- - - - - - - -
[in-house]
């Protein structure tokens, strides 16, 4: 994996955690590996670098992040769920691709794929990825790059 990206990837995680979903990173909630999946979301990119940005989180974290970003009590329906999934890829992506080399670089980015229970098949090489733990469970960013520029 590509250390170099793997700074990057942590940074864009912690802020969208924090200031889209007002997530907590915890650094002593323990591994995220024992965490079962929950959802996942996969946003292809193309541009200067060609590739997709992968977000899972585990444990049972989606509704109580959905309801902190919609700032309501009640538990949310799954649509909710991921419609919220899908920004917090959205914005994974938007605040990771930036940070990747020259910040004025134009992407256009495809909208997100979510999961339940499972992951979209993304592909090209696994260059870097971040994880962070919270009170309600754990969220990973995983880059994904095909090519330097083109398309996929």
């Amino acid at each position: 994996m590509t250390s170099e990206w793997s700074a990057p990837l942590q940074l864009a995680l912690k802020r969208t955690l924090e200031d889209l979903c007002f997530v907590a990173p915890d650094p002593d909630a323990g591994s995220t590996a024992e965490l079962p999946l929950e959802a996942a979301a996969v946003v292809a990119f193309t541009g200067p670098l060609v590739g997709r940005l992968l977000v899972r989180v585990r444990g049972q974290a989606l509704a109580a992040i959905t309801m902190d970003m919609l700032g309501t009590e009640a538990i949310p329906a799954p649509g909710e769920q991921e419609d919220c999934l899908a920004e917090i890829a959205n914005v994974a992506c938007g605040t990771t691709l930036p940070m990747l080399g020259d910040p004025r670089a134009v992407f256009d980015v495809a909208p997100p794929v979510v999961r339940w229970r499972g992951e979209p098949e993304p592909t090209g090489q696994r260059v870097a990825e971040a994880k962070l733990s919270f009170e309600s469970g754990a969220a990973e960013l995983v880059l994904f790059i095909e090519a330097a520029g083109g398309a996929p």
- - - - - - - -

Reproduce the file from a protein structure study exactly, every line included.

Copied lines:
[in-house]
């Protein structure tokens, strides 16, 4: 994996955690590996670098992040769920691709794929990825790059 990206990837995680979903990173909630999946979301990119940005989180974290970003009590329906999934890829992506080399670089980015229970098949090489733990469970960013520029 590509250390170099793997700074990057942590940074864009912690802020969208924090200031889209007002997530907590915890650094002593323990591994995220024992965490079962929950959802996942996969946003292809193309541009200067060609590739997709992968977000899972585990444990049972989606509704109580959905309801902190919609700032309501009640538990949310799954649509909710991921419609919220899908920004917090959205914005994974938007605040990771930036940070990747020259910040004025134009992407256009495809909208997100979510999961339940499972992951979209993304592909090209696994260059870097971040994880962070919270009170309600754990969220990973995983880059994904095909090519330097083109398309996929």
């Amino acid at each position: 994996m590509t250390s170099e990206w793997s700074a990057p990837l942590q940074l864009a995680l912690k802020r969208t955690l924090e200031d889209l979903c007002f997530v907590a990173p915890d650094p002593d909630a323990g591994s995220t590996a024992e965490l079962p999946l929950e959802a996942a979301a996969v946003v292809a990119f193309t541009g200067p670098l060609v590739g997709r940005l992968l977000v899972r989180v585990r444990g049972q974290a989606l509704a109580a992040i959905t309801m902190d970003m919609l700032g309501t009590e009640a538990i949310p329906a799954p649509g909710e769920q991921e419609d919220c999934l899908a920004e917090i890829a959205n914005v994974a992506c938007g605040t990771t691709l930036p940070m990747l080399g020259d910040p004025r670089a134009v992407f256009d980015v495809a909208p997100p794929v979510v999961r339940w229970r499972g992951e979209p098949e993304p592909t090209g090489q696994r260059v870097a990825e971040a994880k962070l733990s919270f009170e309600s469970g754990a969220a990973e960013l995983v880059l994904f790059i095909e090519a330097a520029g083109g398309a996929p």